Imagine an Easier Way

Imagine an Easier Way

Your child is frustrated.

  • Won’t do what you’re asking.
  • Your suggestions feel like insults.
  • You offer to help and are rebuffed.

What do you do?

The temptation is to require cooperation or to abandon the task. Neither are satisfying long-term.

Instead, ask your child to engage his imagination.

Imagine an easier way to do this work. What would that look like?

You can encourage full-on fantasy solutions like “My brain would suddenly know the answers without trying” or “I’d have a magic pencil that would write my words for me.” Even these fanciful wishes are clues—he needs a way to feel smart, she wants a transcriptionist.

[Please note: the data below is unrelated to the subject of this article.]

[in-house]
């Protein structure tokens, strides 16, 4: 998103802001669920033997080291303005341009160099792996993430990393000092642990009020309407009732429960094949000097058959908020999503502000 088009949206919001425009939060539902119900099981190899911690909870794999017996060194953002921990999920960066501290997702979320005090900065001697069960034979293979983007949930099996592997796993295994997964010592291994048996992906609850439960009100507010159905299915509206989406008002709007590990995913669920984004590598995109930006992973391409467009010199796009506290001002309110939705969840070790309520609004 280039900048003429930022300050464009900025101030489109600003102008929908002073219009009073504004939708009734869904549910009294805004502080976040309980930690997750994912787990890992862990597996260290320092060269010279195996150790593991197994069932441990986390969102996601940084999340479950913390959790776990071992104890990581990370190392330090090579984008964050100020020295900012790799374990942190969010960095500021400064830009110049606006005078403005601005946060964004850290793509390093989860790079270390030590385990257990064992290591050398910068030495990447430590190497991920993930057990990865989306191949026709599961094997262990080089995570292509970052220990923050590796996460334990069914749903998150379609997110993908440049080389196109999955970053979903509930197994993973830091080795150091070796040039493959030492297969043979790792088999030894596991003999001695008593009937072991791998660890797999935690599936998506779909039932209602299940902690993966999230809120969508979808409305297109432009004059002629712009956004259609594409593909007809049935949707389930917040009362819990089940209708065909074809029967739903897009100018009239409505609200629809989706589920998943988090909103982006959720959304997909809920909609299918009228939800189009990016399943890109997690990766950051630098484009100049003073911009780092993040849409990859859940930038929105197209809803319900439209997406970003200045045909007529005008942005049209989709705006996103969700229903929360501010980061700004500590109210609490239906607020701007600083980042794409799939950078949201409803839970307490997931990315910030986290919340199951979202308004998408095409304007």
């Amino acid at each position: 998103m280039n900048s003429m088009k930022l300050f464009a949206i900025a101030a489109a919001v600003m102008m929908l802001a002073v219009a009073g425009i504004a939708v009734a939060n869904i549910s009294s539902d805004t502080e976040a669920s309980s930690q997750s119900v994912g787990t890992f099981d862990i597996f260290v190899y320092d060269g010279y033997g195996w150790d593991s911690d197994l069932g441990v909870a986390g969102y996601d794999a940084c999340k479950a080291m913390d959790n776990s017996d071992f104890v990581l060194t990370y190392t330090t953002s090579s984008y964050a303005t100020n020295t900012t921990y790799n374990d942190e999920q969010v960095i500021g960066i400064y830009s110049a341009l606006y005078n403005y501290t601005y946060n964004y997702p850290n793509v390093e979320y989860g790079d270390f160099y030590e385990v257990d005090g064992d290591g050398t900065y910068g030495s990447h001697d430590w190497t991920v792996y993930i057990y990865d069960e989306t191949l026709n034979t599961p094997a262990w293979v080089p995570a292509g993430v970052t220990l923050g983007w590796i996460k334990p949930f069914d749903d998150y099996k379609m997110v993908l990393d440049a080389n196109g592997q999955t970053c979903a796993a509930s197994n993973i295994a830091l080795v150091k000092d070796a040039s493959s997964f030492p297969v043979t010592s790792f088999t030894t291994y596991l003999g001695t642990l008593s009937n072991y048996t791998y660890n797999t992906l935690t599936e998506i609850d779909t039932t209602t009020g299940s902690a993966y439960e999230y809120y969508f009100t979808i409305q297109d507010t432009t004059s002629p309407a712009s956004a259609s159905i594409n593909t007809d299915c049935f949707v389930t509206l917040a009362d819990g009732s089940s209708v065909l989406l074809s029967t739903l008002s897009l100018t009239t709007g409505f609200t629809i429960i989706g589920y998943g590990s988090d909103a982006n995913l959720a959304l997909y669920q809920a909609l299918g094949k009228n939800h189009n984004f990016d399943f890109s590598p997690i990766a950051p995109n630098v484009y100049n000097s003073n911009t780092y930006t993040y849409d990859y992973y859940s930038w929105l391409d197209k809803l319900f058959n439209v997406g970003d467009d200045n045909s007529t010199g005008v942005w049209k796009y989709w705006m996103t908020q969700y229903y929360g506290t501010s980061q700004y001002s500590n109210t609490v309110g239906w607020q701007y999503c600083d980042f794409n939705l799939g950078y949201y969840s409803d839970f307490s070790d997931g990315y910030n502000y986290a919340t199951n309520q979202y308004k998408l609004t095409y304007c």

Your child might say: “It would be easier if I didn’t have to do it.” Gently rejoin: “That wasn’t the question. I’m curious what your imagination would do to stay with this problem, to solve it.” Then give a little space and time for the child to creatively problem-solve.

Sometimes the answer will come quickly. “I’d use a calculator.” “Ah! Good. Me too. Let’s try that today.” OR, a child may say, “I’d lie on the floor while you quizzed me.” Now you have a plan—a way to move forward. Not all ideas will work, btw. That’s okay too. That’s how your child learns about how he or she learns.

When we engage the imagination, we release

  • optimism,
  • collaboration,
  • and creativity.

We shift the responsibility to the child to find solutions and to be resourceful. Test all ideas. See what happens.

Become a student of your student.

Lather, rinse, repeat.

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